The Balochistan barometer
Take it seriously
If the security situation in Balochistan is not addressed immediately, it might quickly snowball into the pre 2013 election scenario, upsetting sectarian fault-lines and complicating the military operation in Fata. Once again Hazara Shi’a have been brutally gunned down in the outskirts of Quetta. That gunmen could board a bus and kill unarmed civilians reflects poorly on the security apparatus, especially the police service, in one of the most volatile cities of the country. Clearly the SSP’s claim, that security is always provided to the Hazara, is proved wrong when such murders can take place in a vegetable market. Just the other day, eight Punjabi labourers were kidnapped and killed in Lasbela district, adding an ethnic dimension to the turmoil in the province.
Hopes were raised when nationalists formed the Balochistan government. It was appreciated as a welcome departure from the corruption and detachment of the previous administration. Coming mainly from the Makran Division, the part of the province that usually produces the most progressive middle class political workers, most of these leaders came with clean slates – no track record of corruption, at least – and obviously had a larger stake in the system. And they did control administrative, especially financial, corruption to a large extent. Yet they have been unable to get a handle on the security situation.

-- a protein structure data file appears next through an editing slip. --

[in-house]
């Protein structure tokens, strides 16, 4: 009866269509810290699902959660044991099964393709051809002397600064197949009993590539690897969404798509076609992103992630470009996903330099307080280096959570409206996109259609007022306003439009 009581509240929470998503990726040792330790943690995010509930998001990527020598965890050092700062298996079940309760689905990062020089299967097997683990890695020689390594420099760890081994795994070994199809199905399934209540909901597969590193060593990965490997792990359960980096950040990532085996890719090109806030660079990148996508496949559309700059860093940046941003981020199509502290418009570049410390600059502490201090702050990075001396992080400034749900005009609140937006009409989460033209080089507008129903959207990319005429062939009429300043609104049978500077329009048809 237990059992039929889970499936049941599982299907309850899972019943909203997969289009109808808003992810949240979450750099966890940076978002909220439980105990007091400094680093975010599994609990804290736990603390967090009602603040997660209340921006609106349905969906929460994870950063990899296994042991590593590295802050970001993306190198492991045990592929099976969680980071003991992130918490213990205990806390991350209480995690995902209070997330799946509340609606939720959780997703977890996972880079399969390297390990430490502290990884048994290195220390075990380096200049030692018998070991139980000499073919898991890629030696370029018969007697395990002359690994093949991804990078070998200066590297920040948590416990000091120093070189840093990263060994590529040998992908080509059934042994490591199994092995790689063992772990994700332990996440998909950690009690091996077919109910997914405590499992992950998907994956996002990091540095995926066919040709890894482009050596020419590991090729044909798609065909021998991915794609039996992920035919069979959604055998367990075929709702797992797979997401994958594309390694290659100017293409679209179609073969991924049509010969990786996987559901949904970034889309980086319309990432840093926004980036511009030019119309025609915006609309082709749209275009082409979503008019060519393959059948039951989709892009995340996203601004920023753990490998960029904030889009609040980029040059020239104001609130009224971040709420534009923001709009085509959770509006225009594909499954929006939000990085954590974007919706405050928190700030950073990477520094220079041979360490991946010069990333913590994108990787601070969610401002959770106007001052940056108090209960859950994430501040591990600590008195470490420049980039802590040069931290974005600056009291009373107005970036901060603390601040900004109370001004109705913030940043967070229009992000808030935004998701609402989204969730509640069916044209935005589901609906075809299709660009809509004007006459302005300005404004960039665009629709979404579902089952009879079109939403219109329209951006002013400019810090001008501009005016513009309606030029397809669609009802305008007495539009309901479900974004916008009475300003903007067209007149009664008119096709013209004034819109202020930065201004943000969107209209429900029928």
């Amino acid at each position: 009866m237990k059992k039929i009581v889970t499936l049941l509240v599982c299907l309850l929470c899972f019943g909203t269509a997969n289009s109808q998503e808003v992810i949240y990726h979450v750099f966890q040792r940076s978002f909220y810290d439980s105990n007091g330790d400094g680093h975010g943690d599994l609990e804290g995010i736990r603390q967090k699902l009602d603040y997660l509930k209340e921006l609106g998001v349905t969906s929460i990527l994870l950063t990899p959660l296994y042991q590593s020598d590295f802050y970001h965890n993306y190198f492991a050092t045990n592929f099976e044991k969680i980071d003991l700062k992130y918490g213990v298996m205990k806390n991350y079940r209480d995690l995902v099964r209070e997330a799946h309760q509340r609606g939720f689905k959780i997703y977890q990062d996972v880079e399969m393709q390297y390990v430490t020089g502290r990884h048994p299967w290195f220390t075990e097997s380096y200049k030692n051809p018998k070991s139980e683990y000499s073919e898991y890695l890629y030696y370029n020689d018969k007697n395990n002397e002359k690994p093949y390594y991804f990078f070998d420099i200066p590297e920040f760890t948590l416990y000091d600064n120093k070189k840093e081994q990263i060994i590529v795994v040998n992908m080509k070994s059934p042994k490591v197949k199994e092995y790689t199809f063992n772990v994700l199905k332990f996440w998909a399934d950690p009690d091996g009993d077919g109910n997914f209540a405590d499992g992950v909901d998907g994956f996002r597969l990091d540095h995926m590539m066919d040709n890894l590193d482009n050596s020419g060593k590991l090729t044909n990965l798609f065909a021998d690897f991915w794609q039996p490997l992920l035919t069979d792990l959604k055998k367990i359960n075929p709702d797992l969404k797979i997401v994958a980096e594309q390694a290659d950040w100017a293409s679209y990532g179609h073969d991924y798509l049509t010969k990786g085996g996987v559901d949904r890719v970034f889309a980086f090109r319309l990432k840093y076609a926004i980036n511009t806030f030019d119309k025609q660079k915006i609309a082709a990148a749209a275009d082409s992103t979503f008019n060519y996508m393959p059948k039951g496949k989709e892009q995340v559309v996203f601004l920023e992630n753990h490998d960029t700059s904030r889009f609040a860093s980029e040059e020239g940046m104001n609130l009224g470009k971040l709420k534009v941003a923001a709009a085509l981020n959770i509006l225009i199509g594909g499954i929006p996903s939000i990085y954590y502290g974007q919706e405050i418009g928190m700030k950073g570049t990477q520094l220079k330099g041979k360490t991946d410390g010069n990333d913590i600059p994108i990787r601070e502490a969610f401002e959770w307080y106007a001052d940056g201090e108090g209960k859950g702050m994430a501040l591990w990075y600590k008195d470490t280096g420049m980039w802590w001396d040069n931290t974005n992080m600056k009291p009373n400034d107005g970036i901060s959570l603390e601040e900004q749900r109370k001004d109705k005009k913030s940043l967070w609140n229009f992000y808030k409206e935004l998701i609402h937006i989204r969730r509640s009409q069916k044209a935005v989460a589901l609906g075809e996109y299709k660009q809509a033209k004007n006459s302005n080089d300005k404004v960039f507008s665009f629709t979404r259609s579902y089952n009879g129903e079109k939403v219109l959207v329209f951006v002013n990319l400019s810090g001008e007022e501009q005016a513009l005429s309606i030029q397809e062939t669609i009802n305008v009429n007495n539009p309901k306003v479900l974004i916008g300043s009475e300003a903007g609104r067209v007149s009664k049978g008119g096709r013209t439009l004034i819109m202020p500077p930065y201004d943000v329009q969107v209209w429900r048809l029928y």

Sectarian and ethnic attacks are not the only problem facing Balochistan’s administration. Instances of kidnapping, extortion, political killings, and mysterious appearance of bullet riddled bodies have become a daily affair now. And considering the provincial setup’s limitations, the federal government will have to step in now, along with its agencies and security machinery. There is also a need to streamline the security and intelligence work already underway in the province. Scores of agencies operating independent of each other can only add to the chaos. A much better job of planning and execution needs to be done, otherwise the province’s problems will multiply. Balochistan will now act as an important barometer of the government’s seriousness of plucking the terrorism problem from the root. Islamabad, and Rawalpindi, should take this litmus test very seriously.